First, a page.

The Germans are crying: such a terrible summer for tourism was not even during covid times

The Germans are crying: there was no such terrible summer for tourism even during covid times

Tourists have experienced “everything but rest” – complain in the German media. The “post-COVID” syndrome in the aviation industry associated with the lack of staff turned out to be worse than covid itself, German tourists are sure, listing their losses – thousands of flights are canceled, luggage is lost, passengers wait 9-12 hours in queues to enter airports … In general instead of a summer vacation, the Germans were made to cry and bitterly regret the purchased tours.

As a result, as stated in the German business and travel magazine fvw, the chaos is causing frustration among holidaymakers – which in turn damages the image of the tourism sector. “During the first week of summer vacation in North Rhine-Westphalia, Germany’s most populous state, vacationers experienced everything but relaxation,” the publication’s experts complain. Tourists, in their words, were waiting only for canceled flights, hours of waiting for check-in and security checks, lost luggage and other disappointments.

Ralf Beisel, CEO of the German Airport Association (ADV), also acknowledged the dire situation. According to him, the airports in Europe are in chaos, and things are just disgusting. However, he noted that despite this, 98% of flights throughout Germany will be operated. He also added that an additional 2 thousand airport employees, who, by the way, are planned to be delivered from Turkey, will not solve the current problem. “Because about one in five of the required operational personnel is not available at airports,” the expert explained.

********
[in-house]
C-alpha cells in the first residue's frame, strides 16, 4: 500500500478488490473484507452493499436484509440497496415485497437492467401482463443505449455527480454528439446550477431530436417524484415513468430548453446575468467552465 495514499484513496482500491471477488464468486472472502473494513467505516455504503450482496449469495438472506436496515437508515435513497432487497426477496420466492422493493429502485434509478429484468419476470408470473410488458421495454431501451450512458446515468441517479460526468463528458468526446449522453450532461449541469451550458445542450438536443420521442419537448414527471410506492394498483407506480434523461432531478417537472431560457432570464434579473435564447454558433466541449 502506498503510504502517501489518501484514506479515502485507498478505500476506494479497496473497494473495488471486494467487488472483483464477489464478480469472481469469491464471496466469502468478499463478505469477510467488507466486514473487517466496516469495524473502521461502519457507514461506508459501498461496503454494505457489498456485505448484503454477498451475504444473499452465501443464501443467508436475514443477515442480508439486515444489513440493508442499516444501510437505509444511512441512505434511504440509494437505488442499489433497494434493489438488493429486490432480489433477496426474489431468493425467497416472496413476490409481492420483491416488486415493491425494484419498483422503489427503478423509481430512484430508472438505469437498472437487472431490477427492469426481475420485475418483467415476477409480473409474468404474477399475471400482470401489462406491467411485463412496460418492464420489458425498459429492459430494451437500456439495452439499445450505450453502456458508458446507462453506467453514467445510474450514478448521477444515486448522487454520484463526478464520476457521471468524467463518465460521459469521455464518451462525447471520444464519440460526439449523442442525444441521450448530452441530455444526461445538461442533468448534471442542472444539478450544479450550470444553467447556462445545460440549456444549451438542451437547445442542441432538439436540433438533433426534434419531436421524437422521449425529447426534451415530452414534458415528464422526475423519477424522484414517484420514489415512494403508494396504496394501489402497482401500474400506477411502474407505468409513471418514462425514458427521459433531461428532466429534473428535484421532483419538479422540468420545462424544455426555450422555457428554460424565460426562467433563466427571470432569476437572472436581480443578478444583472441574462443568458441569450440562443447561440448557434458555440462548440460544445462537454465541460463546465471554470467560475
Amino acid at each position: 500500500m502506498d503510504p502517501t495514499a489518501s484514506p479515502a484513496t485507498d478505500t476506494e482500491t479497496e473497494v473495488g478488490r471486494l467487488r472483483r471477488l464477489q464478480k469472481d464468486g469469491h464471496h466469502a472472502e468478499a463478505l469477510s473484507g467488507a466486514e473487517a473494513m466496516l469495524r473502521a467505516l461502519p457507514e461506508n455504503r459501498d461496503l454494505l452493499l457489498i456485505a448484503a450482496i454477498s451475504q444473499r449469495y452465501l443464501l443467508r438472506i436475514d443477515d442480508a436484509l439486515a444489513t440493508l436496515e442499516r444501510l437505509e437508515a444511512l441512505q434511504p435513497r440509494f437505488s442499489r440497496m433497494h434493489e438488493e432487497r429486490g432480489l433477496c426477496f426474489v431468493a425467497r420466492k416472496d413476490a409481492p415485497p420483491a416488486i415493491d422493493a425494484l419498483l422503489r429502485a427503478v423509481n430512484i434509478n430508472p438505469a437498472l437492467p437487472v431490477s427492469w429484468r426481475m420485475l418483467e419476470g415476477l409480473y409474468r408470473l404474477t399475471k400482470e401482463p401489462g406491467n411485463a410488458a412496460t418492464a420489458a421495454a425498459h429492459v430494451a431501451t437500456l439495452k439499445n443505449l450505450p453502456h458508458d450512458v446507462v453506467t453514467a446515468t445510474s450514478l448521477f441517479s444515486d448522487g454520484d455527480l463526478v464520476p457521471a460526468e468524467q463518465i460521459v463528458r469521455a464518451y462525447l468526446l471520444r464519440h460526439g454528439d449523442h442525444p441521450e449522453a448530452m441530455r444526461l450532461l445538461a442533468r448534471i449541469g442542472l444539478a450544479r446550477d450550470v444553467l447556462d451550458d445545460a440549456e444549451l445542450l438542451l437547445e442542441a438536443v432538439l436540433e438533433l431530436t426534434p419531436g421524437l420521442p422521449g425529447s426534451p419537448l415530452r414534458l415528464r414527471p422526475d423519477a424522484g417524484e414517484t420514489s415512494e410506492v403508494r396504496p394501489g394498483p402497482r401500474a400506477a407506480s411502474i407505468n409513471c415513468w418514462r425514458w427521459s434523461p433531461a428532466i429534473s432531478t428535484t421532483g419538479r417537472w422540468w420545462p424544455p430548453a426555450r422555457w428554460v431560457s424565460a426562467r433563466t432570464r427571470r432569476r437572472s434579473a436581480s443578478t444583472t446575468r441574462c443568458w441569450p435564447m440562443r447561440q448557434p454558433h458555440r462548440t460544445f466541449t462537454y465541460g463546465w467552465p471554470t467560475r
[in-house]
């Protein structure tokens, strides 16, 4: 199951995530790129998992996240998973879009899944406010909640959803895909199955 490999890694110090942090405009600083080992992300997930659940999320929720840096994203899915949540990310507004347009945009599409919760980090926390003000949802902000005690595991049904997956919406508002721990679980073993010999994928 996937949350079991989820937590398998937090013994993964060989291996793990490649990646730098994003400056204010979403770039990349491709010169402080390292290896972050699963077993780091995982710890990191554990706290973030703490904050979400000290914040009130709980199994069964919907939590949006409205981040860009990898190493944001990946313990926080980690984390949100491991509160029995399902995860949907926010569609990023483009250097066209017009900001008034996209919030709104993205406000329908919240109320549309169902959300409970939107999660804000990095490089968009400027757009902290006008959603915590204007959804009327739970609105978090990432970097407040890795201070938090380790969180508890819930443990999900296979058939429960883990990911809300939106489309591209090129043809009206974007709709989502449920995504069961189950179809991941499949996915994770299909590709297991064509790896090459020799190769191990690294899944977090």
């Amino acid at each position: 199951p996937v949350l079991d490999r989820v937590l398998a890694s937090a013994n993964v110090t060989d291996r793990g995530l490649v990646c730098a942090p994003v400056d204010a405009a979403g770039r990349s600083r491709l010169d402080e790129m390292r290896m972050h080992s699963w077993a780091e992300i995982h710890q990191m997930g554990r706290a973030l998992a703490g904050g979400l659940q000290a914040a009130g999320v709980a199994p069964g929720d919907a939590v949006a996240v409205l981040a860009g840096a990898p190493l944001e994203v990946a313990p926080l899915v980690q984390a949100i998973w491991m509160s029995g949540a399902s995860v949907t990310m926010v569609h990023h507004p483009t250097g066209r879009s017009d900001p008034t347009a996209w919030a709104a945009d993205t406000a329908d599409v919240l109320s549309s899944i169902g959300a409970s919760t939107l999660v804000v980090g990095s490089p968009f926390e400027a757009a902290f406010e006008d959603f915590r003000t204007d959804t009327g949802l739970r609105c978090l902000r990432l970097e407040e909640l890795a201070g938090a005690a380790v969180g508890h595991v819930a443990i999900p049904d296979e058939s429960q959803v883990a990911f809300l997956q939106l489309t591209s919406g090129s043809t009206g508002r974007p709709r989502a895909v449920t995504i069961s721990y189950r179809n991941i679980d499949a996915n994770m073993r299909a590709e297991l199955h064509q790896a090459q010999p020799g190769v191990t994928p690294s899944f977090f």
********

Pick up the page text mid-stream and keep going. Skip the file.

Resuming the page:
Some travel agencies and airlines, however, deny the chaos factor. TUI Airways chief executive Marco Chomperlik said they had clean flight traffic in the first week of the holiday despite some difficulties, and Paul Schweiger, sales manager for low-cost carrier Condor, suggested that Condor did a good job despite difficult conditions.< /p>

Markus Orth, managing director of the Lufthansa City Centre, disagreed with the latter. He stated that German travel agents received numerous calls from angry and restless travelers about cancellations and delays. This was indirectly confirmed by a representative of TUI Airways, who added that, despite some short-term adjustments, the tense situation at airports and airlines will continue until September. across Europe, serious disruptions continue, thousands of flight cancellations, delays and huge, 8-10 hour queues at airports. The crisis has also spread to the United States. Experts expect the chaos to last not only this entire summer season, but not even end in early 2023. Read more here.

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